Regarding risk, Gerstenmaier explained the three-tier approach NASA is using to describe the steps away from Earth: Earth Reliant in LEO where crews can return home in hours; Proving Ground in cis-lunar space where getting home requires many days; and Earth Independent when the tie to Earth is broken. He said NASA was not ready from a risk standpoint to send crews to an asteroid in its native orbit (as President Obama initially directed), but the Asteroid Retrieval Mission, where the crews will be in the Proving Ground region, is the right step – not too much risk, nor too little.
In a philosophical moment, Gerstenmaier talked about how ISS crew members landing in Kazakhstan say they are “home” no matter where on Earth they are from. “We have changed the definition of home,” he said, where “home” is Earth. He said his vision is that someday LEO or cis-lunar space will be “home.”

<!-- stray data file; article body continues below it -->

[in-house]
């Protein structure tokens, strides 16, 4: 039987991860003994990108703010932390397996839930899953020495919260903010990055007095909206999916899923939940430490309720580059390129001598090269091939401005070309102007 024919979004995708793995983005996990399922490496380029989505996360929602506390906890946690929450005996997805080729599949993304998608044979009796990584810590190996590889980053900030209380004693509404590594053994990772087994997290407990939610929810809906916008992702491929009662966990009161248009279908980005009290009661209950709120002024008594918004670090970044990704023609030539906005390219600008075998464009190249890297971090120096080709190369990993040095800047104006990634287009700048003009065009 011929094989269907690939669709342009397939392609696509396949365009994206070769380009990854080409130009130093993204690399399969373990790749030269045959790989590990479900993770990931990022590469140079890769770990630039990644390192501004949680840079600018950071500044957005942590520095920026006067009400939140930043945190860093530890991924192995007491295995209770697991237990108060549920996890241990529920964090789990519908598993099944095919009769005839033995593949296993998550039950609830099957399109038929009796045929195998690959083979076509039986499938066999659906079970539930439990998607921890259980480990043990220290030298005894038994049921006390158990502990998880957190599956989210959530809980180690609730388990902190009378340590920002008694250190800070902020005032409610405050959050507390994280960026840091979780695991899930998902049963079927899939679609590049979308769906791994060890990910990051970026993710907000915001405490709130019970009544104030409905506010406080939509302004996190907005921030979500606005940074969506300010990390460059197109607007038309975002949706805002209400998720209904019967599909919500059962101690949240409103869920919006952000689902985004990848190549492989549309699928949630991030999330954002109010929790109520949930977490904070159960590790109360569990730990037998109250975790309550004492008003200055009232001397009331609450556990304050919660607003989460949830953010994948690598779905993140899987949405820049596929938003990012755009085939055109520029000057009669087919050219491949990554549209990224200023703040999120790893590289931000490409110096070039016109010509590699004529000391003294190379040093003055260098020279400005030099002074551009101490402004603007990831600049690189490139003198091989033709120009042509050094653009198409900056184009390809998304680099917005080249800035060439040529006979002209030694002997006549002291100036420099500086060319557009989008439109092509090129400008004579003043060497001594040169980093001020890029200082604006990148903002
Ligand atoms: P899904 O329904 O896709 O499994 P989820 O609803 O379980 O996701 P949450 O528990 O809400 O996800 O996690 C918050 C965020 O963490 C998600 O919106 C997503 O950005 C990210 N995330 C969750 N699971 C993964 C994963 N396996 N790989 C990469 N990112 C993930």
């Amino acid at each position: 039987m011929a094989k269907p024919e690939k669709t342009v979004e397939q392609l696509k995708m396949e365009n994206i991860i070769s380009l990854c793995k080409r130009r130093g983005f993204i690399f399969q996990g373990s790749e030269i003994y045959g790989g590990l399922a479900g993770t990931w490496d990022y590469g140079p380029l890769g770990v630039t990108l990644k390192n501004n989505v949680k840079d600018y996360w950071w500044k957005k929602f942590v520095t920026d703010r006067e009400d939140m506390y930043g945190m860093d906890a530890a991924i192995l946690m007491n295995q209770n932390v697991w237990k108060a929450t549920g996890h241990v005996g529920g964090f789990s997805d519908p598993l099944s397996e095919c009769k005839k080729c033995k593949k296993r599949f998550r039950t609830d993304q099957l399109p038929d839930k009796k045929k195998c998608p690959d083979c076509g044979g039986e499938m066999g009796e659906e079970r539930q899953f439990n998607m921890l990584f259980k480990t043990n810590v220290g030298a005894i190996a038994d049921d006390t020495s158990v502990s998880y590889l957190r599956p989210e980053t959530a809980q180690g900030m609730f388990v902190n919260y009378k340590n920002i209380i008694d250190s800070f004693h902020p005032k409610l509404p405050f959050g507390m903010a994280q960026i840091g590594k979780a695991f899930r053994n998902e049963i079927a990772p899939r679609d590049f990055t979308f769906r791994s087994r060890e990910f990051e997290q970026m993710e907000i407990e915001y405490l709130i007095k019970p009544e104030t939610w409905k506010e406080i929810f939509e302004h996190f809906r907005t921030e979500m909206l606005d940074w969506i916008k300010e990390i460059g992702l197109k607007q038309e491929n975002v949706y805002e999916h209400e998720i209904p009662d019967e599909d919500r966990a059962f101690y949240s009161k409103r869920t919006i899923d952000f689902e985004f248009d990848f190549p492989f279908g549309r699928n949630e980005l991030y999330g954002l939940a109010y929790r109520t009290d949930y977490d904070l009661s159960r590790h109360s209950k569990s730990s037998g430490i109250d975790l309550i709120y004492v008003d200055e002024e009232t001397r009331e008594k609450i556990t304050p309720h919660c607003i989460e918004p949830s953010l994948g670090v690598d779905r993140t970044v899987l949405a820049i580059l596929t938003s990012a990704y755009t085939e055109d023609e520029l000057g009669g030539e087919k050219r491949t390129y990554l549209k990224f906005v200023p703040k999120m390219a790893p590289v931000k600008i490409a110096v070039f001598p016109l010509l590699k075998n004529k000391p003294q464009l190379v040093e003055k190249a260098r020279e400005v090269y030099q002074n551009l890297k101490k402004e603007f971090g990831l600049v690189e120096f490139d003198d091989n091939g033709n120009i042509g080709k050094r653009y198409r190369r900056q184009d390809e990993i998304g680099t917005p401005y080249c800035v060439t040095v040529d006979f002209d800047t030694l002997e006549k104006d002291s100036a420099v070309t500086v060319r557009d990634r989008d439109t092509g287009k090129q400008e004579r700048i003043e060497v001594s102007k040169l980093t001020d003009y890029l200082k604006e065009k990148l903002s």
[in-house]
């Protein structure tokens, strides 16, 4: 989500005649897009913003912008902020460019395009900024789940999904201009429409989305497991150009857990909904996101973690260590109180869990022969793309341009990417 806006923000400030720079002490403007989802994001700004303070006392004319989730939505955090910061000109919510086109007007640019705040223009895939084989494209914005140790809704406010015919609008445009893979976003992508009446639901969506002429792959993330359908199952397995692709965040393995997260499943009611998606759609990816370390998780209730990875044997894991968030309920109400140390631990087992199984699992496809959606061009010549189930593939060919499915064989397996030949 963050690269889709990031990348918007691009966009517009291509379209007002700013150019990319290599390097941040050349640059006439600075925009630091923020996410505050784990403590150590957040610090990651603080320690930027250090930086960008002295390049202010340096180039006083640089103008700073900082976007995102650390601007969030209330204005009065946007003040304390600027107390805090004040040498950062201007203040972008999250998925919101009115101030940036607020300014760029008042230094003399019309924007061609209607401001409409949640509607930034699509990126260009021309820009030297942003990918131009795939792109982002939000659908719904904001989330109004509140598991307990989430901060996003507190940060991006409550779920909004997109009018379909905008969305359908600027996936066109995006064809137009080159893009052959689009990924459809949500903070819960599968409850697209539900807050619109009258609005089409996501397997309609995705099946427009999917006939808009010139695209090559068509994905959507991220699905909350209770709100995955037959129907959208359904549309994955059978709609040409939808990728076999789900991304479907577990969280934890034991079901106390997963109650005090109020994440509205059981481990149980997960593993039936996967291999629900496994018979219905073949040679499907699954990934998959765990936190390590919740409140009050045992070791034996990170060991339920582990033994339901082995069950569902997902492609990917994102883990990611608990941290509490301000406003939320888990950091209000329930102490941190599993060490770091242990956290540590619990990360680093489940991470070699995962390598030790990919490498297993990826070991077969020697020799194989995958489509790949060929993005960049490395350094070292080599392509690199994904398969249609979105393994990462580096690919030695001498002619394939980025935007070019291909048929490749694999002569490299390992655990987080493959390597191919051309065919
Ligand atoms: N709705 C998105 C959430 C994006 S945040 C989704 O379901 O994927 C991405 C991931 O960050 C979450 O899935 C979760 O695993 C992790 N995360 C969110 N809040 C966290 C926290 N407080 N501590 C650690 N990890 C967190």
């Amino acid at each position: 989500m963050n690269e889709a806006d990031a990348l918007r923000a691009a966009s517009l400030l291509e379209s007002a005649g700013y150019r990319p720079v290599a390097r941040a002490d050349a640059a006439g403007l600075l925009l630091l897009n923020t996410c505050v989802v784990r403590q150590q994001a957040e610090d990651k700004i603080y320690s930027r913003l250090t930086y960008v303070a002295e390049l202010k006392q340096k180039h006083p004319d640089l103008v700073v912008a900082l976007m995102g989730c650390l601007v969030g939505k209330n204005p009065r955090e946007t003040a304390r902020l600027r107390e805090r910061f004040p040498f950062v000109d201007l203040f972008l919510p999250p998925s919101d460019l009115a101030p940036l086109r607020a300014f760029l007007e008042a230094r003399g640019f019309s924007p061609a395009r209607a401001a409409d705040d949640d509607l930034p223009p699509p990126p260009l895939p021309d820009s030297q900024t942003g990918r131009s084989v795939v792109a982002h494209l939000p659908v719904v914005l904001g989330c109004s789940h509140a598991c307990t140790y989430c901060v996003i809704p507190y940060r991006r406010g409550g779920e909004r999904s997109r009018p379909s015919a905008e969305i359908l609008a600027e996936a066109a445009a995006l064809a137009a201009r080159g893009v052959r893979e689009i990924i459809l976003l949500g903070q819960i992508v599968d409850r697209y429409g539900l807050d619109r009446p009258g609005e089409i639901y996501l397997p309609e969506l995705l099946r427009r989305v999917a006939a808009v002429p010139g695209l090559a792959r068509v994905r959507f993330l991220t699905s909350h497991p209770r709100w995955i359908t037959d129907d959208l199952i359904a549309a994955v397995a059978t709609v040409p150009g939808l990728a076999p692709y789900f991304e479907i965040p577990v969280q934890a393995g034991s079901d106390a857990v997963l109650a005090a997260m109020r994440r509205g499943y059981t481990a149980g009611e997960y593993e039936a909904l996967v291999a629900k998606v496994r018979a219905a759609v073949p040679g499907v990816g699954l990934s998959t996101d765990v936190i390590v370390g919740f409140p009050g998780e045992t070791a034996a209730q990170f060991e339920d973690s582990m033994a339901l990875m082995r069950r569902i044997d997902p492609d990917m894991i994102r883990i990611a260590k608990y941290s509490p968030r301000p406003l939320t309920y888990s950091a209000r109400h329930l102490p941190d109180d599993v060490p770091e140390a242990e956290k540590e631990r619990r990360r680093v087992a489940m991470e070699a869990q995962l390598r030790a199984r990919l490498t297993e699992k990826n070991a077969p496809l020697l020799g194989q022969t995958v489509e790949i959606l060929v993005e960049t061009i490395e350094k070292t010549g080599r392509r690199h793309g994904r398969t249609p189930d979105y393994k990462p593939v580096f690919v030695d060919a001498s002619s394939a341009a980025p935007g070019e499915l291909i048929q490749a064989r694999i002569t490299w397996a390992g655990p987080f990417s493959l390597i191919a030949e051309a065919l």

In response to a question about whether there is a future for young people to be astronauts, Gold said “I want to see a day when being an astronaut is something you do to make a living,” not an elite profession. Bigelow is committed to making astronauts “not special” because there will be so many of them and from all over the world. He noted that right now there are six seats for ISS crews, three of which are occupied by Russians, two by Americans, and one by other countries. “One seat for all the other countries?” Bigelow “is determined to change that,” he exclaimed.
Gerstenmaier took a different tack, stressing that one does not need to be an astronaut. What is important is being part of a high performing team: “If you’re lucky, you get to be at the pointy end of the rocket, but it is just as rewarding to be one of the engineers sitting in the back.”